Confronting the Mobile Data Explosion – Where Do We Go from Here?

Filed in Big Data by on June 27, 2013 0 Comments

It’s no secret that the explosive growth of data consumption on mobile networks is presenting a tremendous challenge to mobile service providers worldwide. The broadband services industry – in particular, the mobile data services industry – is working hard to address the complexities of managing capacity within networks to ensure an increasingly high quality of experience for end users.

Indeed, to cope with this massive data expansion, huge investments have been made in the areas of cellular backhaul, spectrum allocation, LTE deployments for greater radio access network efficiency, deployment of Evolved Packet Core for more efficient data transmission in the core, and, of course, external network alternatives like Wi-Fi offload. In this post, I’ll take a look at some of the key challenges and potential solutions involved with trying to manage the data explosion.

First, there are some underlying complexities of measuring and managing packet data flows today. It’s important to “dimensionalize” the network to be able to deliver target broadband speeds during times of peak network demand. Data flows are far more difficult to characterize than traditional voice traffic, and for broadband packet data flows, there is much more uncertainty. Unlike voice telephony, multi-application IP traffic is quite complex, multi-dimensional and dynamic due to the minute-to-minute and even millisecond-to-millisecond changes that can occur in its characteristics.

As a result, network planning and engineering for broadband Internet-type services come with higher degrees of uncertainty because of the following factors:

  • Each application used during an Internet access session, such as video streaming, interactive applications, voice, Web browsing, etc., has different traffic characteristics and bandwidth requirements.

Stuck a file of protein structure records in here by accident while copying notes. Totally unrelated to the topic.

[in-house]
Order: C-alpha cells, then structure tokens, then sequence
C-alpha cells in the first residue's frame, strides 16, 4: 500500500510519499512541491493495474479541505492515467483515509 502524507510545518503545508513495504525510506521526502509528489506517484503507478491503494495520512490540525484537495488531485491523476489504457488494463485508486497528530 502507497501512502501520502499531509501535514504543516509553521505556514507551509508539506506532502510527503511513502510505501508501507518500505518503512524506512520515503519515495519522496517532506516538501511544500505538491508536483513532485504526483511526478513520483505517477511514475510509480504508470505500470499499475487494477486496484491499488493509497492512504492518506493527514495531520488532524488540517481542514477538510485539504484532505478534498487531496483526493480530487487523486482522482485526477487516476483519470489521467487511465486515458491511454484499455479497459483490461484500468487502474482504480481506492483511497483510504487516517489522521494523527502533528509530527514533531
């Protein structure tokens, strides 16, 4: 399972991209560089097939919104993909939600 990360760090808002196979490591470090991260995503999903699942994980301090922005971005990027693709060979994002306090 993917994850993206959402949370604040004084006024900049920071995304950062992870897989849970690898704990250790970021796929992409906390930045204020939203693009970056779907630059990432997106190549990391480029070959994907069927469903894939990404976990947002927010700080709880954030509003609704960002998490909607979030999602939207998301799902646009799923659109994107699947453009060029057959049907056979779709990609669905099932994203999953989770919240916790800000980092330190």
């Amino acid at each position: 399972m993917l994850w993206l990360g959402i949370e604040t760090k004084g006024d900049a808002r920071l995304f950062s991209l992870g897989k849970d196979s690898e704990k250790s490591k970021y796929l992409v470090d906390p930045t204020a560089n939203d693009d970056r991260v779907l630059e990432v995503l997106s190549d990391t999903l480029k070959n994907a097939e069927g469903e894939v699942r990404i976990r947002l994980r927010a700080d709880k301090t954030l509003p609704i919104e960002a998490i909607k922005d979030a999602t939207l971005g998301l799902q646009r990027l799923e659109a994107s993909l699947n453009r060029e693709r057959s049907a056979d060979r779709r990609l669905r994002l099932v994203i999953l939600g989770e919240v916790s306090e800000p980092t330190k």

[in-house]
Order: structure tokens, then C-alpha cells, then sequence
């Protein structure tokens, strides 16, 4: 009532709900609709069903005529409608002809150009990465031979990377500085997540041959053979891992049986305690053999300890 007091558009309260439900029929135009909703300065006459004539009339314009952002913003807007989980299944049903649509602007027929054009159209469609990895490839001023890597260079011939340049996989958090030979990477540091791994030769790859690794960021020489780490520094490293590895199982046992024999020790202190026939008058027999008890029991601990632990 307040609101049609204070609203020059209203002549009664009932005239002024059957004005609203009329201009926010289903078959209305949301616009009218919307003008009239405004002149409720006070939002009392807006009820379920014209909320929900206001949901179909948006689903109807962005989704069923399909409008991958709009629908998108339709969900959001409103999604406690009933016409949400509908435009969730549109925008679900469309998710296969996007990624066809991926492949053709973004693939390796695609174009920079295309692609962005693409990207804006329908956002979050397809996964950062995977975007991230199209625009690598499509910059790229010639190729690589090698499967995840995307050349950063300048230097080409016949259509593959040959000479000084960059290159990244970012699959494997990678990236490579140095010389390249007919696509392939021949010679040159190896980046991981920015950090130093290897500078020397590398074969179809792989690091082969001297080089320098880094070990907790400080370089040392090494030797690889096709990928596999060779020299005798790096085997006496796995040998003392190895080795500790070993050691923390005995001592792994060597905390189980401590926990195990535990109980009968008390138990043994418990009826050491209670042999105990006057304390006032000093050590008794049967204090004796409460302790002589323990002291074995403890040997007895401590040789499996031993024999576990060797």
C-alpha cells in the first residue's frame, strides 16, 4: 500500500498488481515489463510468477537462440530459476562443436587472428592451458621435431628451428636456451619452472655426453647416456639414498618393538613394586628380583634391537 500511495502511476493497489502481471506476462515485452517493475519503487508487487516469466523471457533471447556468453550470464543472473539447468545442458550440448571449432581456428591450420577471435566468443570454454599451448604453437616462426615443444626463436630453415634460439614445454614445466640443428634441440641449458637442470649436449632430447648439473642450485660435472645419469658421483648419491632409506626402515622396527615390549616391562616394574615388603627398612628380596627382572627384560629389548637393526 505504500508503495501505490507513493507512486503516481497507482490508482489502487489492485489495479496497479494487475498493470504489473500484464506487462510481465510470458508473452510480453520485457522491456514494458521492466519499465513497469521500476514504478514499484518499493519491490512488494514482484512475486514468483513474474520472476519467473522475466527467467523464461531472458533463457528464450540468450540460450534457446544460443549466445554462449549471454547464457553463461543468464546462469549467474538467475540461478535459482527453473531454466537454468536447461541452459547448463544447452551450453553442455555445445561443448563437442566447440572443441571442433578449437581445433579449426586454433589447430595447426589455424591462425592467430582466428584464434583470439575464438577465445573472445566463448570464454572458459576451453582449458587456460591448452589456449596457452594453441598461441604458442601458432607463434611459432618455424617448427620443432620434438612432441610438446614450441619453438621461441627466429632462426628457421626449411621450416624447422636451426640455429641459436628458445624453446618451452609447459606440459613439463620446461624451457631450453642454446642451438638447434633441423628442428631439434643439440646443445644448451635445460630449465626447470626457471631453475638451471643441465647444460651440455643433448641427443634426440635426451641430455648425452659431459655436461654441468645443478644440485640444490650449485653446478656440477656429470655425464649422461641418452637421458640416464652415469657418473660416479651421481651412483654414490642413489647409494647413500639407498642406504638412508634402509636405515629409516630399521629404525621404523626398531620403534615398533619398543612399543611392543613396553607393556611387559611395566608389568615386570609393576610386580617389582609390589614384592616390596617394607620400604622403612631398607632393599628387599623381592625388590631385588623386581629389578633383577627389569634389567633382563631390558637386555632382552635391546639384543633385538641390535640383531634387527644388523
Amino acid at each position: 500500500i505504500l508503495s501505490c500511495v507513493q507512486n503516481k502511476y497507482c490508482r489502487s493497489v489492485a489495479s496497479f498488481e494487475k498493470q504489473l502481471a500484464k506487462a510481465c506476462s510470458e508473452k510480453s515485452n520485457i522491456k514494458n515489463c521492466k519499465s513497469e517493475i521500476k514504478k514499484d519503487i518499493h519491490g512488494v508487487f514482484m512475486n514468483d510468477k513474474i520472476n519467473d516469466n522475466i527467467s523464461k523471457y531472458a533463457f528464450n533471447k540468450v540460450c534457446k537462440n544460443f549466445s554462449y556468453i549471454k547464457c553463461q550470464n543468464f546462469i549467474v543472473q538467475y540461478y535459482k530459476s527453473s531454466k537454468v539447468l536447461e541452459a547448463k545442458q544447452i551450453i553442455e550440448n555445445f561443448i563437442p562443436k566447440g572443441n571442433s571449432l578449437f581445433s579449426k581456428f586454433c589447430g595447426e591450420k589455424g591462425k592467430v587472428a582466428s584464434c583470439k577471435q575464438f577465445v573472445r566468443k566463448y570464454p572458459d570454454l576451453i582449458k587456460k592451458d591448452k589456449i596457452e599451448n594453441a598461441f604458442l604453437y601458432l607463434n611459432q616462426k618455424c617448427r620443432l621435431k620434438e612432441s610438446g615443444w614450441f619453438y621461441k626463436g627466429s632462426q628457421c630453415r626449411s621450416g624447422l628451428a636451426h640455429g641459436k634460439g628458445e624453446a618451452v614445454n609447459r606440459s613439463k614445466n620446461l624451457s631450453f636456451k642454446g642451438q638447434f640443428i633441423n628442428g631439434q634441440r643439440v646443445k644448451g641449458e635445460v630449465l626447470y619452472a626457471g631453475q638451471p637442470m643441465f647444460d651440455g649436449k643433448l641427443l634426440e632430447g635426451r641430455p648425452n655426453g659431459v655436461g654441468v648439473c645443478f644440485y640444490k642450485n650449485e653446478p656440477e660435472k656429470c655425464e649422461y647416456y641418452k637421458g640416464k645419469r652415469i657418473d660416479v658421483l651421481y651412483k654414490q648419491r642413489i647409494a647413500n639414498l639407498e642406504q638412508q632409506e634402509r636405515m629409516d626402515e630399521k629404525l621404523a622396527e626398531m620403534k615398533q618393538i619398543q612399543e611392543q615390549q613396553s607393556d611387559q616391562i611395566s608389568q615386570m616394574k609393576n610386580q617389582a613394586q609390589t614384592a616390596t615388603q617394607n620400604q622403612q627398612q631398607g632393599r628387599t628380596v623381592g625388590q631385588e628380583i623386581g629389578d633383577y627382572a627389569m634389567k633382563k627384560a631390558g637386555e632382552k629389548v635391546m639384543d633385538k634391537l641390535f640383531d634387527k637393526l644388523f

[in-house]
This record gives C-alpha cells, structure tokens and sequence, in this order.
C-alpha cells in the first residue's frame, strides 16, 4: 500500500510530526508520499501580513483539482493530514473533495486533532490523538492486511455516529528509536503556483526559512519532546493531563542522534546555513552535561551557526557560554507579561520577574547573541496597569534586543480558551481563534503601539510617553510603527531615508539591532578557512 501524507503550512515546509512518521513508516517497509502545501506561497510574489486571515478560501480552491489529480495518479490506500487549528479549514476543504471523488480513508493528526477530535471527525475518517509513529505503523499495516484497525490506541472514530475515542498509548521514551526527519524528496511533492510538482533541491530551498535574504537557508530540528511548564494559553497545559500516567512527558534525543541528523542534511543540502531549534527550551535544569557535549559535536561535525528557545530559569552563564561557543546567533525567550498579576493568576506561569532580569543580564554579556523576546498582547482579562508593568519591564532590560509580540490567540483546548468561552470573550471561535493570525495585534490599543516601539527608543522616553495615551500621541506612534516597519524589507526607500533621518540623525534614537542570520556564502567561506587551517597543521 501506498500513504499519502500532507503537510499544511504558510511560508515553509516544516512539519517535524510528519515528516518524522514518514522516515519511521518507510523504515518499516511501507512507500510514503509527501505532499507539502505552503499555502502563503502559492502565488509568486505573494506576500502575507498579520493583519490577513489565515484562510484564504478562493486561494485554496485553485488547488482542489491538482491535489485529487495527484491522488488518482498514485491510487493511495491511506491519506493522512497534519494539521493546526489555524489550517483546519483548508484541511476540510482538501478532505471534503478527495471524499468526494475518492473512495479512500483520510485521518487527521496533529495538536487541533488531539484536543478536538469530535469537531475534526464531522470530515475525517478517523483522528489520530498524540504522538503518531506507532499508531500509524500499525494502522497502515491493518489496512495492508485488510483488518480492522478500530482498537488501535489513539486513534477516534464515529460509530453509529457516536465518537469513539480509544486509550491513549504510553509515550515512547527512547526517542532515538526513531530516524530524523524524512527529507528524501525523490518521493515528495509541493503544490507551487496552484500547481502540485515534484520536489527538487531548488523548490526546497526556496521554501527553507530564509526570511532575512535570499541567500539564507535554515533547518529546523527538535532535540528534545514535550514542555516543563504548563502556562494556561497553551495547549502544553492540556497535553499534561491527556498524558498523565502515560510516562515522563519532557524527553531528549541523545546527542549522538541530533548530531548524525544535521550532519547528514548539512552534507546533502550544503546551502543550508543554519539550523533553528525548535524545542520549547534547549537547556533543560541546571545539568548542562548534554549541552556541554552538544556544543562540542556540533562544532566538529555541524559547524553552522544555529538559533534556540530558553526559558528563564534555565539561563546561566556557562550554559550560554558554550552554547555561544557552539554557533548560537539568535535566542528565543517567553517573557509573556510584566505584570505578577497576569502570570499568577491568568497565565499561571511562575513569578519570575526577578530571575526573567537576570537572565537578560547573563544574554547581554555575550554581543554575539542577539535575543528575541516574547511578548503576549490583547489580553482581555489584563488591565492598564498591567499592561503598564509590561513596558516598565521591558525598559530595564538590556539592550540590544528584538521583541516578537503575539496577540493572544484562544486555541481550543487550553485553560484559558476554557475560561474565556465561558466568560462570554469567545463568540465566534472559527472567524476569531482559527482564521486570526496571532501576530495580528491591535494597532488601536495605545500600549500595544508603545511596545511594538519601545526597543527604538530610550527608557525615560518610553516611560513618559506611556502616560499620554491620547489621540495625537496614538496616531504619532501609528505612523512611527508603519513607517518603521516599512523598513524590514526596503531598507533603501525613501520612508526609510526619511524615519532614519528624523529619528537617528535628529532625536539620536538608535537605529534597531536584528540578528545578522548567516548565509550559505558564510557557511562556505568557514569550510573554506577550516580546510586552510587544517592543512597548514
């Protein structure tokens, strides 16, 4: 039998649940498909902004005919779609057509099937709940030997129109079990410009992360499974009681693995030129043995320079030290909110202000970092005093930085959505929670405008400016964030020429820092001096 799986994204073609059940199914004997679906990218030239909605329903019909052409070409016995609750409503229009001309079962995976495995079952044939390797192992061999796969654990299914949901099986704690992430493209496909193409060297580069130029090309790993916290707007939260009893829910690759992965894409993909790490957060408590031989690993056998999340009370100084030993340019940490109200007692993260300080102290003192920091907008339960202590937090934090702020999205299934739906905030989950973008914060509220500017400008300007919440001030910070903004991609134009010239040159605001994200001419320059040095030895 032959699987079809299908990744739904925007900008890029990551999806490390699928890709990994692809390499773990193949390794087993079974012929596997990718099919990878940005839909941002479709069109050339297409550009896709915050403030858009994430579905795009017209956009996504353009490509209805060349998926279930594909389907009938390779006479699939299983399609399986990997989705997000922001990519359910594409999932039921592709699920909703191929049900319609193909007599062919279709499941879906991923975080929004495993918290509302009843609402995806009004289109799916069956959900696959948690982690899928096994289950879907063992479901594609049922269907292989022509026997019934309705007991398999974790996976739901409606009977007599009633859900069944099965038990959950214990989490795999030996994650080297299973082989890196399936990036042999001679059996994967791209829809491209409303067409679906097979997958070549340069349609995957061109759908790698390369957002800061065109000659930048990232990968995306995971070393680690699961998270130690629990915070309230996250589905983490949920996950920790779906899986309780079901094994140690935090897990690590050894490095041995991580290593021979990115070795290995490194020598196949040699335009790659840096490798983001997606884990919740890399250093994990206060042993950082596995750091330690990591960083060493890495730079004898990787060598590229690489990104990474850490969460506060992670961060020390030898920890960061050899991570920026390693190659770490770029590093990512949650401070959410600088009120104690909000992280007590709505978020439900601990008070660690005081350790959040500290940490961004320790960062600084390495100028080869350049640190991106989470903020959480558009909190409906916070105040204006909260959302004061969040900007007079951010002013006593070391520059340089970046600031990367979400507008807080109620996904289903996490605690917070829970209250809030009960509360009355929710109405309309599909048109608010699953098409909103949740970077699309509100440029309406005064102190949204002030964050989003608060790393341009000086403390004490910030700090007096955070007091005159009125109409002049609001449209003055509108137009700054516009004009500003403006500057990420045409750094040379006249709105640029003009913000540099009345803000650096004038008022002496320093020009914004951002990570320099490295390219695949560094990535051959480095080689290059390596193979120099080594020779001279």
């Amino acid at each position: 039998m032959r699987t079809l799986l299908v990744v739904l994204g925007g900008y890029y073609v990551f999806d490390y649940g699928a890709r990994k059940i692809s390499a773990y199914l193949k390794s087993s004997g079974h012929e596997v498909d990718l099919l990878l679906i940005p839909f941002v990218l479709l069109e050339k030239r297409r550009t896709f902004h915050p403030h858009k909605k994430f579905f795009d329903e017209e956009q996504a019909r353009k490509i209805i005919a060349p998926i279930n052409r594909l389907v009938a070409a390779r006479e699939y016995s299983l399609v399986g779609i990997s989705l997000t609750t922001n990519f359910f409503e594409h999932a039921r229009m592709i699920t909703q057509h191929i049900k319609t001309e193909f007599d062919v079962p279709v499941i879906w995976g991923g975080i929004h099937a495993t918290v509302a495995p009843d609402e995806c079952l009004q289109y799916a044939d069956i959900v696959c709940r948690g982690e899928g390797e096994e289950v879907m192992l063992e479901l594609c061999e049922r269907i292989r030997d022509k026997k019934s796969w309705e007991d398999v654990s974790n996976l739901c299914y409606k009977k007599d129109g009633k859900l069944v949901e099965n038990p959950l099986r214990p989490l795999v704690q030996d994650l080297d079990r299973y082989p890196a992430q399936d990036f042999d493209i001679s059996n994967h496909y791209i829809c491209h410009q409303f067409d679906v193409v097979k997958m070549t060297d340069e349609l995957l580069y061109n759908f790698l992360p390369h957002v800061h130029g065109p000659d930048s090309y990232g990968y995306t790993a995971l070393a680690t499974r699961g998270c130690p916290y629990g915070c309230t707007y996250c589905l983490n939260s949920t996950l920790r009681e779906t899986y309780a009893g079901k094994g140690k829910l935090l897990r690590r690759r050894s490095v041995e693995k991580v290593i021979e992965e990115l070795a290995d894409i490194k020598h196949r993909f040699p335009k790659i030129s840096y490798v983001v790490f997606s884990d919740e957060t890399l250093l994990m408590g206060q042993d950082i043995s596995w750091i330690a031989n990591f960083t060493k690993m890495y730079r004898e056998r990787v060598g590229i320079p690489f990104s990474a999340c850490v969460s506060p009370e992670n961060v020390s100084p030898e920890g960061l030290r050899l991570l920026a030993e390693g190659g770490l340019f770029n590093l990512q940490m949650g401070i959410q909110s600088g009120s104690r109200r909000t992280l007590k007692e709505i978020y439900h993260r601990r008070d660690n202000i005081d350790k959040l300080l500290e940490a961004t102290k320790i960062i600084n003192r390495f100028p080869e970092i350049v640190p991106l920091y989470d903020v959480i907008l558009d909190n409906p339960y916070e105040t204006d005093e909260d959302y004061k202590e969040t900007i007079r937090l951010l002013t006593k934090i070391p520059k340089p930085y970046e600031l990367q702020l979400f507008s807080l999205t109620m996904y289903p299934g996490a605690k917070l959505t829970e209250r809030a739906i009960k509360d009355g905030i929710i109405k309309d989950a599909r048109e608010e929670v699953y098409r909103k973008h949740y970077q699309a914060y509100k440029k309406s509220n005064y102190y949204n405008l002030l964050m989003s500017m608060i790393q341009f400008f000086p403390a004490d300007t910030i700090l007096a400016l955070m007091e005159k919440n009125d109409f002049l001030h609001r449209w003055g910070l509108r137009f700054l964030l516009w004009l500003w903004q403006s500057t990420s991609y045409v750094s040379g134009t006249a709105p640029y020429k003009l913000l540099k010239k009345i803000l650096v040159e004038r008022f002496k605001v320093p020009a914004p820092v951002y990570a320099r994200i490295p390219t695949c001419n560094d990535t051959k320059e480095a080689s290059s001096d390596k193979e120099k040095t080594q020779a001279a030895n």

• End-user devices and applications are evolving continuously at the rate of silicon electronics development, as opposed to voice development.
  • Broadband Internet access supports many different user applications and devices, from streaming high-definition video (unidirectional, very high bandwidth), to short messaging (bidirectional, very low bandwidth).
  • Devices are continuously running many of these diverse applications and services in the background all at the same time, compounding the challenge of monitoring and managing predictable data streams.

Having identified those challenges, let’s examine some of the strategies being used by network operators to address them:

  • Investing in LTE to achieve better bits-per-second-per-hertz (spectrum and radio access network efficiency).
  • Deploying Evolved Packet Core networks that “packetize” all services (including voice) to more efficiently converge and transmit data over larger, more efficient pipes.
  • Interconnecting packet core networks to other packet core networks through IPX network services that are designed specifically for multi-service and multi-applications compatible with an all-IP packet core.
  • Using IPX as a means to deliver high-value data flows between packet cores and external OTT applications for assured delivery and managed flow between core and OTT applications.
  • Deploying data optimization services to provide a better end-user quality of experience while actually reducing packet transmission load on network elements.
  • Deploying real-time intelligence tools within the network to detect and manage service interruptions proactively.
  • Integrating real-time intelligence tools with policy control mechanisms to manage data flows on a per-user basis or even on a time-of-day basis, to cope with peak demand or service logic.

This is just a small sampling of the issues related to ever-increasing data consumption and the necessary tactics for coping with these trends. As with any challenge of this scale, there will not be a single solution. Rather, what will be needed is an entire framework of solutions operating in different places within the network, and solutions capable of traversing network boundaries in an interoperator fashion to ensure end-to-end quality of experience for end users.

Even though much remains to be solved, I am certain the strategies outlined above can provide a foundation for managing the data explosion both today and well into the future. I am curious to get other views. Are we on the right track, or has technology created a data-eating monster destined to outpace network capacity for years to come? I look forward to hearing your thoughts.

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About the Author ()

BJ Neal is Vice President of Network Strategy and works at Syniverse's headquarters in Tampa, Florida.

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